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21st of May 2018

Politics



Sports betting is a big deal, but could amount to few new tax dollars for Ohio

CLEVELAND, Ohio - Making sports bets legal at Ohio's casinos wouldn't by itself amount to much in new tax revenue for the state, if Nevada is any example.

Nevada, the gambling capital of America, collected less than $20 million in taxes from sports bets last year.

"I think the number that gets everyone excited is the amount that gets wagered. It's a large number. In 2017, it was $4.9 billion (in Nevada), but casinos only won $248.8 million of that. It's a low-margin business," said Michael Lawton, senior research analyst for the Nevada Gaming Control Board.

The casinos' winnings are taxed at a top rate of 6.75 percent in Nevada.

The possibility of sports wagering in Ohio and every other state became a reality Monday with a ruling from the U.S. Supreme Court.

Ohio currently keeps about one-third of the money won by the house at slots and table games -- either through tax money from the casinos or Ohio Lottery Commission shares from the racinos.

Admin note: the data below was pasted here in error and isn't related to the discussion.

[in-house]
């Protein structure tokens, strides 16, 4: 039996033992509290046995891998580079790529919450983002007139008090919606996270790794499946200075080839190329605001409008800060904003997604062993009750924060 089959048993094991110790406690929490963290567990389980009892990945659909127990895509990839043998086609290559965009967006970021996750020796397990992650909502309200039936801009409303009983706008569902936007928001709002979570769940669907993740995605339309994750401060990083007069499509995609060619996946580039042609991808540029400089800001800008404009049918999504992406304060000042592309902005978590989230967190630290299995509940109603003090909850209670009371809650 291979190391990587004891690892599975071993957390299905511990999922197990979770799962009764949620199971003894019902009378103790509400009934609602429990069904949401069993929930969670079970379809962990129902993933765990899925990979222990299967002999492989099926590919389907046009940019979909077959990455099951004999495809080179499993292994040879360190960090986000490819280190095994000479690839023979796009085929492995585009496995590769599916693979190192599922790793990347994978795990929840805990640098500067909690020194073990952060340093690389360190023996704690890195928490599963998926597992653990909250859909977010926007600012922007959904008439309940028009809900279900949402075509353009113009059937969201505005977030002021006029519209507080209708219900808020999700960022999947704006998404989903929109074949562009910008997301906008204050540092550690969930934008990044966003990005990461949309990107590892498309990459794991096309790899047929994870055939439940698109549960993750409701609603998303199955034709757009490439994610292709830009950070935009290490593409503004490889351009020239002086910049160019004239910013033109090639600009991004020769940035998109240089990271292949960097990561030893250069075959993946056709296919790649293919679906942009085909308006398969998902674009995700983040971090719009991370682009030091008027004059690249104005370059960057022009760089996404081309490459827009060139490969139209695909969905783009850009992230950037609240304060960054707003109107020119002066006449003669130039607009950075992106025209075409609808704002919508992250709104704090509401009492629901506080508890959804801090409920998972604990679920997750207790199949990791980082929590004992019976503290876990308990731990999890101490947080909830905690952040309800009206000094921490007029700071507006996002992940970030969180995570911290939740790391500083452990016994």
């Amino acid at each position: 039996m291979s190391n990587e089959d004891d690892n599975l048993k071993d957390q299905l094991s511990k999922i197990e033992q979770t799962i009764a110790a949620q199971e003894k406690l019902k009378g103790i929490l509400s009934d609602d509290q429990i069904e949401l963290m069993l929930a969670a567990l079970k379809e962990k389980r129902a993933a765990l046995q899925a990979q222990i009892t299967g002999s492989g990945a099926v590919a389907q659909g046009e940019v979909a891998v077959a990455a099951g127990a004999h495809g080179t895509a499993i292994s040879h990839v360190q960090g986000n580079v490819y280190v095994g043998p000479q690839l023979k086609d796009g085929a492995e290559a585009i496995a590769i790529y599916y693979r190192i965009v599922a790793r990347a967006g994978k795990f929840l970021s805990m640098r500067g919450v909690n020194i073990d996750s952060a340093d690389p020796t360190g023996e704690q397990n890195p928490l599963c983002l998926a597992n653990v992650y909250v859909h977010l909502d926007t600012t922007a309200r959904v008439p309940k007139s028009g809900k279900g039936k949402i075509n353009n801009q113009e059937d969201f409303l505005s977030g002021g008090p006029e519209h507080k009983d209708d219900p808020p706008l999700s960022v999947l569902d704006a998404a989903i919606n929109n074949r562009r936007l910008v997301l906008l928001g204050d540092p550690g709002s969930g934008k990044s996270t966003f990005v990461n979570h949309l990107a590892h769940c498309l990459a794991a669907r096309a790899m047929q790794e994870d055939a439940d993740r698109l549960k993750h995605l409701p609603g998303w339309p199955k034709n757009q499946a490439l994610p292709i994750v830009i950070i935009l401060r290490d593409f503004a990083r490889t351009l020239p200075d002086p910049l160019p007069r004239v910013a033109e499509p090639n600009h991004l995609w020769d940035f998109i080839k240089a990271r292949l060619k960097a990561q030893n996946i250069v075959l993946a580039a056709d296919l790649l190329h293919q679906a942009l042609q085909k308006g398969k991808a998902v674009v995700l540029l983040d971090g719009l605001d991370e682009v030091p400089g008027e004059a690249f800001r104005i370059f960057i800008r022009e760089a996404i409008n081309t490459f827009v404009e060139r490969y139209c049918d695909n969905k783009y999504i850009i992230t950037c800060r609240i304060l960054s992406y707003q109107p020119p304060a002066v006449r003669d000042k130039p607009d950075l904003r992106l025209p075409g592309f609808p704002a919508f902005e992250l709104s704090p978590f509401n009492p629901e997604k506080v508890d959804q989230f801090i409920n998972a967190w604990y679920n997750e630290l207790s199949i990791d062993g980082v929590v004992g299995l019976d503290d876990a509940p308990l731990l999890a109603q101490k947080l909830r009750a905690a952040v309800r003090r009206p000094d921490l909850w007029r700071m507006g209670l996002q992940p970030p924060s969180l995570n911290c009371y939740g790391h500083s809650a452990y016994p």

Ohio gambling revenue totaled just over $1.7 billion last year. So if sports wagering amounted to 2.2 percent in Ohio, like it does it Nevada, it would translate to just under $40 million in revenue.

This would generate about $13 million in taxes or lottery proceeds, if taxed at the same one-third rate, enough to cover part of the cost of one new high school.

For comparison, Ohio's budget is roughly $35 billion a year.

Generating more money per bet are table games like craps and 21, where the casino typically keeps close to 15 percent of the money wagered, Lawton said. In comparison, the house keeps about 5 percent of the sports wagers in Nevada.

But, Lawton said sports wagering generates related business.

"In Nevada, it's an ancillary piece to our total gaming revenue," Lawton said.

"Sports betting is important to Nevada. I can't quantify for you how important it is. Those numbers make it look very, very small. But people who come to play sports, are going to go to shows, play other games, play slot machines."

Ohio's casino operators have had little to say publicly in the reaction to the Supreme Court ruling, other than they support expansion of sports gambling in Ohio.

But Penn National, which operates racinos and casinos under the Hollywood brand, seemed to acknowledge in a statement on Monday that slot machines would remain the biggest generator of money.

"Sports betting could be another amenity at our Hollywood properties and help generate additional visitation, as well as drive incremental tax revenue for Ohio,"  the Penn National statement said.

Bookmark cleveland.com/casino for complete casino coverage.

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